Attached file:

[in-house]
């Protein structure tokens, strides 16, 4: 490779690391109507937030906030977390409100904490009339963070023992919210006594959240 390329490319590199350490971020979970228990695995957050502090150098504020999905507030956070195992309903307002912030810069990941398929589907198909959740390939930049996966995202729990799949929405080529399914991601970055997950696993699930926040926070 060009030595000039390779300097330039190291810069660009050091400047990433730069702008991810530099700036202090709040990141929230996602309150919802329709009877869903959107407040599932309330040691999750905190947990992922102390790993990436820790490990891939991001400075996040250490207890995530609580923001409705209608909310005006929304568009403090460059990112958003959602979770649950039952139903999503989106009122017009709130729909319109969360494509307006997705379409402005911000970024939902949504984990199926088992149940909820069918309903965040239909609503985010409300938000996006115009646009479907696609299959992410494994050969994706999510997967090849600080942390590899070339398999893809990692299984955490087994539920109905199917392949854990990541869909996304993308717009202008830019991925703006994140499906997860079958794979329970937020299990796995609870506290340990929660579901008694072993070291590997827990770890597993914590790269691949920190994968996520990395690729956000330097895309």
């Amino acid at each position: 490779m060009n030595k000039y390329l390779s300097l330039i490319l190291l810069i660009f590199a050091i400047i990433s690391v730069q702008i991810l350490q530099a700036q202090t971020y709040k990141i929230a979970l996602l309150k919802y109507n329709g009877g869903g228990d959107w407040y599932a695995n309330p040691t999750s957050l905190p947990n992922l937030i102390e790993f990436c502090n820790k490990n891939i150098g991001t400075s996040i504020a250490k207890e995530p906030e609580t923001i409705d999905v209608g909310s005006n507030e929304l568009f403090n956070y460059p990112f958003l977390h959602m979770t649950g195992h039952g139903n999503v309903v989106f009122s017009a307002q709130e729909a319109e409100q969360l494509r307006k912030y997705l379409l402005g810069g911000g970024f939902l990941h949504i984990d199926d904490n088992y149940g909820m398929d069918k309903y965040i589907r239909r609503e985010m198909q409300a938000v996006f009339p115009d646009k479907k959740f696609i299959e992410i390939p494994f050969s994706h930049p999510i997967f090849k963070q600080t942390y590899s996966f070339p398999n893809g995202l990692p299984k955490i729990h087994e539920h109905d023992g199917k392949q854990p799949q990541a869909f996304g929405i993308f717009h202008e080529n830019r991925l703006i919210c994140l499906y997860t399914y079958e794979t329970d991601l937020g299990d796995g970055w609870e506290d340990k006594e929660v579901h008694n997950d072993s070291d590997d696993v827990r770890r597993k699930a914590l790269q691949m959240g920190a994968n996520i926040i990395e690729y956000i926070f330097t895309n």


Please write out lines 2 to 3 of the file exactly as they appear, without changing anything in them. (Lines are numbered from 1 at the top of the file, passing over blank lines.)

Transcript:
């Protein structure tokens, strides 16, 4: 490779690391109507937030906030977390409100904490009339963070023992919210006594959240 390329490319590199350490971020979970228990695995957050502090150098504020999905507030956070195992309903307002912030810069990941398929589907198909959740390939930049996966995202729990799949929405080529399914991601970055997950696993699930926040926070 060009030595000039390779300097330039190291810069660009050091400047990433730069702008991810530099700036202090709040990141929230996602309150919802329709009877869903959107407040599932309330040691999750905190947990992922102390790993990436820790490990891939991001400075996040250490207890995530609580923001409705209608909310005006929304568009403090460059990112958003959602979770649950039952139903999503989106009122017009709130729909319109969360494509307006997705379409402005911000970024939902949504984990199926088992149940909820069918309903965040239909609503985010409300938000996006115009646009479907696609299959992410494994050969994706999510997967090849600080942390590899070339398999893809990692299984955490087994539920109905199917392949854990990541869909996304993308717009202008830019991925703006994140499906997860079958794979329970937020299990796995609870506290340990929660579901008694072993070291590997827990770890597993914590790269691949920190994968996520990395690729956000330097895309």
């Amino acid at each position: 490779m060009n030595k000039y390329l390779s300097l330039i490319l190291l810069i660009f590199a050091i400047i990433s690391v730069q702008i991810l350490q530099a700036q202090t971020y709040k990141i929230a979970l996602l309150k919802y109507n329709g009877g869903g228990d959107w407040y599932a695995n309330p040691t999750s957050l905190p947990n992922l937030i102390e790993f990436c502090n820790k490990n891939i150098g991001t400075s996040i504020a250490k207890e995530p906030e609580t923001i409705d999905v209608g909310s005006n507030e929304l568009f403090n956070y460059p990112f958003l977390h959602m979770t649950g195992h039952g139903n999503v309903v989106f009122s017009a307002q709130e729909a319109e409100q969360l494509r307006k912030y997705l379409l402005g810069g911000g970024f939902l990941h949504i984990d199926d904490n088992y149940g909820m398929d069918k309903y965040i589907r239909r609503e985010m198909q409300a938000v996006f009339p115009d646009k479907k959740f696609i299959e992410i390939p494994f050969s994706h930049p999510i997967f090849k963070q600080t942390y590899s996966f070339p398999n893809g995202l990692p299984k955490i729990h087994e539920h109905d023992g199917k392949q854990p799949q990541a869909f996304g929405i993308f717009h202008e080529n830019r991925l703006i919210c994140l499906y997860t399914y079958e794979t329970d991601l937020g299990d796995g970055w609870e506290d340990k006594e929660v579901h008694n997950d072993s070291d590997d696993v827990r770890r597993k699930a914590l790269q691949m959240g920190a994968n996520i926040i990395e690729y956000i926070f330097t895309n």